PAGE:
Weathered and pitted with history, the reclaimed wood of the the disappearing Midwest barn is the inspiration and the canvas for Marie Roth’s hand painted tributes to Old Glory. Each American flag comes with a short bio of the barn where the wood originated and story of the flag design. From the Betsy Ross to the 50 star, each flag is truly a unique embodiment of history.
Our accessories are handcrafted so they may not always be in stock. We will personally advise you of expected lead-times, if any, after you place your order.
This became the official flag of the United States with the Flag Act of January 13, 1794, providing for 15 stars and 15 stripes. Stripes and stars were added for Vermont (March 4, 1791) and Kentucky (June 1, 1792). The new states had been demanding representation in the flag but opinions were sharply divided in Congress. Opponents characterized the debate itself as a “consummate piece of frivolity,” indignant at the “sinful” waste of money the change would incur — including $60 to replace the flags on all Naval vessels. Proponents argued that excluding the new States offended their citizens. Adding new stars was a matter of national prestige, a clear sign that the United States was growing. The latter argument prevailed but not without this dire prediction: “If we alter the flag…we may go adding and altering at this rate for one hundred years to come. It is very likely, before fifteen years elapse, we shall consist of twenty states….”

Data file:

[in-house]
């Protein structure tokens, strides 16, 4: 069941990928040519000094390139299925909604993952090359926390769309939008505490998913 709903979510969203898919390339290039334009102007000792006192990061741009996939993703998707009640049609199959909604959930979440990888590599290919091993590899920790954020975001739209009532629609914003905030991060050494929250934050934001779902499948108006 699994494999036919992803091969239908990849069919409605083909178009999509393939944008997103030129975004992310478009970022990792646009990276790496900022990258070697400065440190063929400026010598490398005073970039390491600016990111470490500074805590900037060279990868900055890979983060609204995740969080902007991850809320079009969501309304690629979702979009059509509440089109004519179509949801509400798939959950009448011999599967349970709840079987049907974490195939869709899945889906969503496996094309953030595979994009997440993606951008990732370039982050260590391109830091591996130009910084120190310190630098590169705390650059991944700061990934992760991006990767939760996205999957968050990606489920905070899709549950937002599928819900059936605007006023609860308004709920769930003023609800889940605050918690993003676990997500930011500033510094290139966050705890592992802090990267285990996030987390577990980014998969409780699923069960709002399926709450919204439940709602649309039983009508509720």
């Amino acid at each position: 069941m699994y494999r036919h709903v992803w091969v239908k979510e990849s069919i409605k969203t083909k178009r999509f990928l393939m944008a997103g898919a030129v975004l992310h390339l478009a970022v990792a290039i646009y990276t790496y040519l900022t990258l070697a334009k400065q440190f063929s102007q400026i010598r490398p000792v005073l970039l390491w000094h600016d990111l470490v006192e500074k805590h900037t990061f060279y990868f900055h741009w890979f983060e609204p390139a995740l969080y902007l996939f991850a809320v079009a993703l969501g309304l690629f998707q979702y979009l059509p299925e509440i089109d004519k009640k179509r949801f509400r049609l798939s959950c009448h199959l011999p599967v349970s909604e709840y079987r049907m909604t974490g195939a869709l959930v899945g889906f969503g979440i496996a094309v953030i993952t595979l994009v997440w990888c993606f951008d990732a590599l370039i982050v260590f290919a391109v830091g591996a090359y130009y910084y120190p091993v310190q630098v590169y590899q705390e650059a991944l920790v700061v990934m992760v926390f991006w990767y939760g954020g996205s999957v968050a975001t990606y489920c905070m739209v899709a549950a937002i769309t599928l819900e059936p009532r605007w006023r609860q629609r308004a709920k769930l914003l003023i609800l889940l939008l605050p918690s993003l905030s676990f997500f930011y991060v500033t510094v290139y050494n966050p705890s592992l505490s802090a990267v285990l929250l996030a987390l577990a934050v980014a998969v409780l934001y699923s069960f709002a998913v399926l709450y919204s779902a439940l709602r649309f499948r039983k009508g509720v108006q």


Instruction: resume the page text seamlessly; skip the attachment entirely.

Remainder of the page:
This flag is painted on a part of a door from a barn built on Cranberry Road in Burlington, Wisconsin, c. 1920. The farm has had numerous owners, reflective of the immigrant history of the Burlington area. The first settlers came in 1836, four men who make a “jackknife” claim to the land by carving their names on a tree. They named the town Foxville because of its location at the junction of the Fox and White Rivers. The “immigrants” who followed came primarily from the northeast and brought their heritage of Scotch and Irish ancestry. In 1839 the name of the town was changed to Burlington after Burlington, Vermont. A dam was built on the Fox River, followed by a sawmill, a grain mill, and then the first bridge to span the Fox River.
|Dimensions||12 x 12 x 12 in|